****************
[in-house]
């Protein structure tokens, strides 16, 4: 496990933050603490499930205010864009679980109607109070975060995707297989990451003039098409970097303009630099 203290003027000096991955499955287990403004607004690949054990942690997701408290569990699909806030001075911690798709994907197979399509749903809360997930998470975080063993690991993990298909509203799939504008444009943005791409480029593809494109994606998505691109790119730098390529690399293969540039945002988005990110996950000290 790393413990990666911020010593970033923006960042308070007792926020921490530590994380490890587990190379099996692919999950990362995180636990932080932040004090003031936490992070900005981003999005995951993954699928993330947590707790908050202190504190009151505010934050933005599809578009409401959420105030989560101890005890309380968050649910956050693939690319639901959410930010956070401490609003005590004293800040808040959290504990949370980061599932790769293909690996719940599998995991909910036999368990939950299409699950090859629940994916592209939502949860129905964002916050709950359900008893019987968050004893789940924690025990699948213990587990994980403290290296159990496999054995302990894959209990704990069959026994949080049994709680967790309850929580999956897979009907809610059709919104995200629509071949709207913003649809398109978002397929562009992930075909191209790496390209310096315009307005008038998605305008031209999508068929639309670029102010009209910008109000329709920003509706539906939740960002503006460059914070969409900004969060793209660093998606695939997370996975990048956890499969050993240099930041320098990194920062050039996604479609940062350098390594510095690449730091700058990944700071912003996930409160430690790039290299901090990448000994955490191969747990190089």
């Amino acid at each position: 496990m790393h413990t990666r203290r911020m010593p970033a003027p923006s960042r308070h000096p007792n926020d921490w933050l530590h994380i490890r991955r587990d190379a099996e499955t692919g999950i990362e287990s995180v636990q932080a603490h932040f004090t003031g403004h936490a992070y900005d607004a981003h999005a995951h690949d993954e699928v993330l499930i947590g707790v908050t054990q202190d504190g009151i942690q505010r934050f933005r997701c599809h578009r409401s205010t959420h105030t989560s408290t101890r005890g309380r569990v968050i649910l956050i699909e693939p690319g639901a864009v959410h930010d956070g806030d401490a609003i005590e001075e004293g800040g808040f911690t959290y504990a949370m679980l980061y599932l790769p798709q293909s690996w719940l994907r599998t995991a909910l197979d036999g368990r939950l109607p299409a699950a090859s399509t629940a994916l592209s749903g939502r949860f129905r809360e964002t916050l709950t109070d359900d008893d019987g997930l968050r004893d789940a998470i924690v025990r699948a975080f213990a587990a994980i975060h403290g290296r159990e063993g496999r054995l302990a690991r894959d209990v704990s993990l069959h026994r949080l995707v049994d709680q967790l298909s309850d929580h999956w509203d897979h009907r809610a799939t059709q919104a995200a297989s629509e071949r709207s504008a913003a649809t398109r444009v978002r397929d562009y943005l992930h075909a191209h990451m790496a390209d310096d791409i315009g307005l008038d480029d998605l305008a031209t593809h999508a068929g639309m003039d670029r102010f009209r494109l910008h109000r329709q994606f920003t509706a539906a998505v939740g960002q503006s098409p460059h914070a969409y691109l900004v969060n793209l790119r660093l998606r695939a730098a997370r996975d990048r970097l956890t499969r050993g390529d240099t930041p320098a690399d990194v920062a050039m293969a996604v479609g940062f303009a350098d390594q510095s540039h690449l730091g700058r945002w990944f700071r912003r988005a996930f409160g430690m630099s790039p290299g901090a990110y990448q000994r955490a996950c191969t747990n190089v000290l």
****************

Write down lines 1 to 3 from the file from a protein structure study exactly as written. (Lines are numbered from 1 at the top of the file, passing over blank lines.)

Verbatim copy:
[in-house]
């Protein structure tokens, strides 16, 4: 496990933050603490499930205010864009679980109607109070975060995707297989990451003039098409970097303009630099 203290003027000096991955499955287990403004607004690949054990942690997701408290569990699909806030001075911690798709994907197979399509749903809360997930998470975080063993690991993990298909509203799939504008444009943005791409480029593809494109994606998505691109790119730098390529690399293969540039945002988005990110996950000290 790393413990990666911020010593970033923006960042308070007792926020921490530590994380490890587990190379099996692919999950990362995180636990932080932040004090003031936490992070900005981003999005995951993954699928993330947590707790908050202190504190009151505010934050933005599809578009409401959420105030989560101890005890309380968050649910956050693939690319639901959410930010956070401490609003005590004293800040808040959290504990949370980061599932790769293909690996719940599998995991909910036999368990939950299409699950090859629940994916592209939502949860129905964002916050709950359900008893019987968050004893789940924690025990699948213990587990994980403290290296159990496999054995302990894959209990704990069959026994949080049994709680967790309850929580999956897979009907809610059709919104995200629509071949709207913003649809398109978002397929562009992930075909191209790496390209310096315009307005008038998605305008031209999508068929639309670029102010009209910008109000329709920003509706539906939740960002503006460059914070969409900004969060793209660093998606695939997370996975990048956890499969050993240099930041320098990194920062050039996604479609940062350098390594510095690449730091700058990944700071912003996930409160430690790039290299901090990448000994955490191969747990190089």
């Amino acid at each position: 496990m790393h413990t990666r203290r911020m010593p970033a003027p923006s960042r308070h000096p007792n926020d921490w933050l530590h994380i490890r991955r587990d190379a099996e499955t692919g999950i990362e287990s995180v636990q932080a603490h932040f004090t003031g403004h936490a992070y900005d607004a981003h999005a995951h690949d993954e699928v993330l499930i947590g707790v908050t054990q202190d504190g009151i942690q505010r934050f933005r997701c599809h578009r409401s205010t959420h105030t989560s408290t101890r005890g309380r569990v968050i649910l956050i699909e693939p690319g639901a864009v959410h930010d956070g806030d401490a609003i005590e001075e004293g800040g808040f911690t959290y504990a949370m679980l980061y599932l790769p798709q293909s690996w719940l994907r599998t995991a909910l197979d036999g368990r939950l109607p299409a699950a090859s399509t629940a994916l592209s749903g939502r949860f129905r809360e964002t916050l709950t109070d359900d008893d019987g997930l968050r004893d789940a998470i924690v025990r699948a975080f213990a587990a994980i975060h403290g290296r159990e063993g496999r054995l302990a690991r894959d209990v704990s993990l069959h026994r949080l995707v049994d709680q967790l298909s309850d929580h999956w509203d897979h009907r809610a799939t059709q919104a995200a297989s629509e071949r709207s504008a913003a649809t398109r444009v978002r397929d562009y943005l992930h075909a191209h990451m790496a390209d310096d791409i315009g307005l008038d480029d998605l305008a031209t593809h999508a068929g639309m003039d670029r102010f009209r494109l910008h109000r329709q994606f920003t509706a539906a998505v939740g960002q503006s098409p460059h914070a969409y691109l900004v969060n793209l790119r660093l998606r695939a730098a997370r996975d990048r970097l956890t499969r050993g390529d240099t930041p320098a690399d990194v920062a050039m293969a996604v479609g940062f303009a350098d390594q510095s540039h690449l730091g700058r945002w990944f700071r912003r988005a996930f409160g430690m630099s790039p290299g901090a990110y990448q000994r955490a996950c191969t747990n190089v000290l």